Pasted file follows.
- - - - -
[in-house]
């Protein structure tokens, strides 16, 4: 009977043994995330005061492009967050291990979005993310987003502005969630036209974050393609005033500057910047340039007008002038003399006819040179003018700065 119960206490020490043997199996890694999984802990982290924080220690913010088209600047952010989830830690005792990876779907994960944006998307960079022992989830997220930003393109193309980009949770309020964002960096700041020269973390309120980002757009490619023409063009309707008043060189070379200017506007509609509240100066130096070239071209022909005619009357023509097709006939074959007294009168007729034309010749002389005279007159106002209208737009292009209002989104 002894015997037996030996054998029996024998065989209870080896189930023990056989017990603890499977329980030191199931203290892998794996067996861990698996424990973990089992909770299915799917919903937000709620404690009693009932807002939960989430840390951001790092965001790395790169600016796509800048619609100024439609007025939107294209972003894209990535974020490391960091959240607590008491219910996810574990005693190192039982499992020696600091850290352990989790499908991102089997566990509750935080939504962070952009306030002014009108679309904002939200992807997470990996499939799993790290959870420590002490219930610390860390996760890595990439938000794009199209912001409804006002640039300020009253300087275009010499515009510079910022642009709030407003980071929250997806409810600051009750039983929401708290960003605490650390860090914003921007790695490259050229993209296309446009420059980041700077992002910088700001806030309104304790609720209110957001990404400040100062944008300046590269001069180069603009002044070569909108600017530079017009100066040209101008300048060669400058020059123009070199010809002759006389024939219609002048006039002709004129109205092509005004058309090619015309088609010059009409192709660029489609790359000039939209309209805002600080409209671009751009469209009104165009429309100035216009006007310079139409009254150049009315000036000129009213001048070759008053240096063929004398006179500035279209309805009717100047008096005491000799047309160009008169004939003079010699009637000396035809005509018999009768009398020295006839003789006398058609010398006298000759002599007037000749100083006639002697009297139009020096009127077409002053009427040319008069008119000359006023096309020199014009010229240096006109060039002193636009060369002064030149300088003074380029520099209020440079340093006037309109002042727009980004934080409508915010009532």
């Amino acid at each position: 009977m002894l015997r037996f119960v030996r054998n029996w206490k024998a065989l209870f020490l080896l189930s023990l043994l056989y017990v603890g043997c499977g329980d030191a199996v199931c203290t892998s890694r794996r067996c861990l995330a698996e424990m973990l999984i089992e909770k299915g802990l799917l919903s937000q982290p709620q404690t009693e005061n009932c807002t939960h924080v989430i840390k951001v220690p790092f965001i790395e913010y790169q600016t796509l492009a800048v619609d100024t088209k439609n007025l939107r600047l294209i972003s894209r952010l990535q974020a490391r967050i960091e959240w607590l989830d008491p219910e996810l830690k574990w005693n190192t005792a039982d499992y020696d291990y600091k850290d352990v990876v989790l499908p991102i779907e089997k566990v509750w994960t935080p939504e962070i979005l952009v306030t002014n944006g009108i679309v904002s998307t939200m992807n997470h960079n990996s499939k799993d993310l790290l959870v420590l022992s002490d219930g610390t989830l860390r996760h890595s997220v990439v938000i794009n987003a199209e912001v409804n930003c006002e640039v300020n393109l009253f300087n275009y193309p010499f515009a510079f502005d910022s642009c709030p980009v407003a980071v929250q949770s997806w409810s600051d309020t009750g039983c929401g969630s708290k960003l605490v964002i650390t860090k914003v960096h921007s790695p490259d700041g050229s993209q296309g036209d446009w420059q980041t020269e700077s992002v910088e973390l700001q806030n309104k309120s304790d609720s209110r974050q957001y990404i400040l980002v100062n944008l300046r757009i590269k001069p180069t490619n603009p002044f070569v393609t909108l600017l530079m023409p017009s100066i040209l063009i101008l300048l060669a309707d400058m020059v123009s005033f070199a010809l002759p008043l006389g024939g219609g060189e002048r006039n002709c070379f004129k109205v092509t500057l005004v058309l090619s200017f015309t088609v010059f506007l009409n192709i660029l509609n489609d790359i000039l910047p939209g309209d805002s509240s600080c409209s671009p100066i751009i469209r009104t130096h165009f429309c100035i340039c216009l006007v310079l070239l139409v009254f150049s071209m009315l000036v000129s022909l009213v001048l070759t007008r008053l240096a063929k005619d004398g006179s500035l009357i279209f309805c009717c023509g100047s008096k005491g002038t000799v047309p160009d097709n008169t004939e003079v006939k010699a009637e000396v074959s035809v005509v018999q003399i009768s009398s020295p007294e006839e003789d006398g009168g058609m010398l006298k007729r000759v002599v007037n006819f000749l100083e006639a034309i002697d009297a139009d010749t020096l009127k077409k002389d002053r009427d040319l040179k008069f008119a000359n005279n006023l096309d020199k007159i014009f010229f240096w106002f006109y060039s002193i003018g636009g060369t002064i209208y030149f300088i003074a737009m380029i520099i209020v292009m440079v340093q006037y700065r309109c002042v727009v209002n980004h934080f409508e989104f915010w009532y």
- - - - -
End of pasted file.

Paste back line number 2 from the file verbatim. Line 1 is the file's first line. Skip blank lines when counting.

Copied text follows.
């Protein structure tokens, strides 16, 4: 009977043994995330005061492009967050291990979005993310987003502005969630036209974050393609005033500057910047340039007008002038003399006819040179003018700065 119960206490020490043997199996890694999984802990982290924080220690913010088209600047952010989830830690005792990876779907994960944006998307960079022992989830997220930003393109193309980009949770309020964002960096700041020269973390309120980002757009490619023409063009309707008043060189070379200017506007509609509240100066130096070239071209022909005619009357023509097709006939074959007294009168007729034309010749002389005279007159106002209208737009292009209002989104 002894015997037996030996054998029996024998065989209870080896189930023990056989017990603890499977329980030191199931203290892998794996067996861990698996424990973990089992909770299915799917919903937000709620404690009693009932807002939960989430840390951001790092965001790395790169600016796509800048619609100024439609007025939107294209972003894209990535974020490391960091959240607590008491219910996810574990005693190192039982499992020696600091850290352990989790499908991102089997566990509750935080939504962070952009306030002014009108679309904002939200992807997470990996499939799993790290959870420590002490219930610390860390996760890595990439938000794009199209912001409804006002640039300020009253300087275009010499515009510079910022642009709030407003980071929250997806409810600051009750039983929401708290960003605490650390860090914003921007790695490259050229993209296309446009420059980041700077992002910088700001806030309104304790609720209110957001990404400040100062944008300046590269001069180069603009002044070569909108600017530079017009100066040209101008300048060669400058020059123009070199010809002759006389024939219609002048006039002709004129109205092509005004058309090619015309088609010059009409192709660029489609790359000039939209309209805002600080409209671009751009469209009104165009429309100035216009006007310079139409009254150049009315000036000129009213001048070759008053240096063929004398006179500035279209309805009717100047008096005491000799047309160009008169004939003079010699009637000396035809005509018999009768009398020295006839003789006398058609010398006298000759002599007037000749100083006639002697009297139009020096009127077409002053009427040319008069008119000359006023096309020199014009010229240096006109060039002193636009060369002064030149300088003074380029520099209020440079340093006037309109002042727009980004934080409508915010009532």